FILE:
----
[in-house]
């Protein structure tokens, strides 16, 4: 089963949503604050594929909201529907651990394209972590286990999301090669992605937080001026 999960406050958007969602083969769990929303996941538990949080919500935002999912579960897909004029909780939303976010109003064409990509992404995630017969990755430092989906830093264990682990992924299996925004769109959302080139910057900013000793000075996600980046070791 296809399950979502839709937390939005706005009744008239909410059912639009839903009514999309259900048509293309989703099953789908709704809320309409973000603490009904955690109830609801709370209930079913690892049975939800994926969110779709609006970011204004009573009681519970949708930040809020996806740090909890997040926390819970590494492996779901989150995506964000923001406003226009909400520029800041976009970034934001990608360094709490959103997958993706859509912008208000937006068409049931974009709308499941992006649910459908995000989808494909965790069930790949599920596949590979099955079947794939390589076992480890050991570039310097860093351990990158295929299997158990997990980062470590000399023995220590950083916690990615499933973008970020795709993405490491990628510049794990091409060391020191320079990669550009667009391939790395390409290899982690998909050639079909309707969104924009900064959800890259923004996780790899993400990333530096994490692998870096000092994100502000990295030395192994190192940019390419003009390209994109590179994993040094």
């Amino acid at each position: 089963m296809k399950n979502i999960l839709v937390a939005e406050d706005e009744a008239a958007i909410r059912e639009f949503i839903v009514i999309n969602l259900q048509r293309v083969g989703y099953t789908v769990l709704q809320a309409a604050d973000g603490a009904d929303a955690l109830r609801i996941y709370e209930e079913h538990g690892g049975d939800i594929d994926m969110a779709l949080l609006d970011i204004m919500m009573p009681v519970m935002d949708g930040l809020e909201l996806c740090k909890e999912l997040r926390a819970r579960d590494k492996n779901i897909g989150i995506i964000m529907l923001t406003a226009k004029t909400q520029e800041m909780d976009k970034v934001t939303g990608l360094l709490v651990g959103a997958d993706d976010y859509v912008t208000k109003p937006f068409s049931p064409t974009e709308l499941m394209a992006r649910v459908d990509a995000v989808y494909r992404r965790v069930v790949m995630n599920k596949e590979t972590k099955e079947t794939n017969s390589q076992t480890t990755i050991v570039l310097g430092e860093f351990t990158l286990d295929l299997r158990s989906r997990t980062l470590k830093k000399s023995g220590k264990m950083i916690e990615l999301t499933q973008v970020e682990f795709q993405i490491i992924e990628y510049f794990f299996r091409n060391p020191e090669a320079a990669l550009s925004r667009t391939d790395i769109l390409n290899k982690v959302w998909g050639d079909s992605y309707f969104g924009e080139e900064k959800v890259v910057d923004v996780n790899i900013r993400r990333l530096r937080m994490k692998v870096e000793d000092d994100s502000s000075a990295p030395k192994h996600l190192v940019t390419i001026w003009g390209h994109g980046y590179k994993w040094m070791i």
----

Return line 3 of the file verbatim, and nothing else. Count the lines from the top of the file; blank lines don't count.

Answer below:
């Amino acid at each position: 089963m296809k399950n979502i999960l839709v937390a939005e406050d706005e009744a008239a958007i909410r059912e639009f949503i839903v009514i999309n969602l259900q048509r293309v083969g989703y099953t789908v769990l709704q809320a309409a604050d973000g603490a009904d929303a955690l109830r609801i996941y709370e209930e079913h538990g690892g049975d939800i594929d994926m969110a779709l949080l609006d970011i204004m919500m009573p009681v519970m935002d949708g930040l809020e909201l996806c740090k909890e999912l997040r926390a819970r579960d590494k492996n779901i897909g989150i995506i964000m529907l923001t406003a226009k004029t909400q520029e800041m909780d976009k970034v934001t939303g990608l360094l709490v651990g959103a997958d993706d976010y859509v912008t208000k109003p937006f068409s049931p064409t974009e709308l499941m394209a992006r649910v459908d990509a995000v989808y494909r992404r965790v069930v790949m995630n599920k596949e590979t972590k099955e079947t794939n017969s390589q076992t480890t990755i050991v570039l310097g430092e860093f351990t990158l286990d295929l299997r158990s989906r997990t980062l470590k830093k000399s023995g220590k264990m950083i916690e990615l999301t499933q973008v970020e682990f795709q993405i490491i992924e990628y510049f794990f299996r091409n060391p020191e090669a320079a990669l550009s925004r667009t391939d790395i769109l390409n290899k982690v959302w998909g050639d079909s992605y309707f969104g924009e080139e900064k959800v890259v910057d923004v996780n790899i900013r993400r990333l530096r937080m994490k692998v870096e000793d000092d994100s502000s000075a990295p030395k192994h996600l190192v940019t390419i001026w003009g390209h994109g980046y590179k994993w040094m070791i």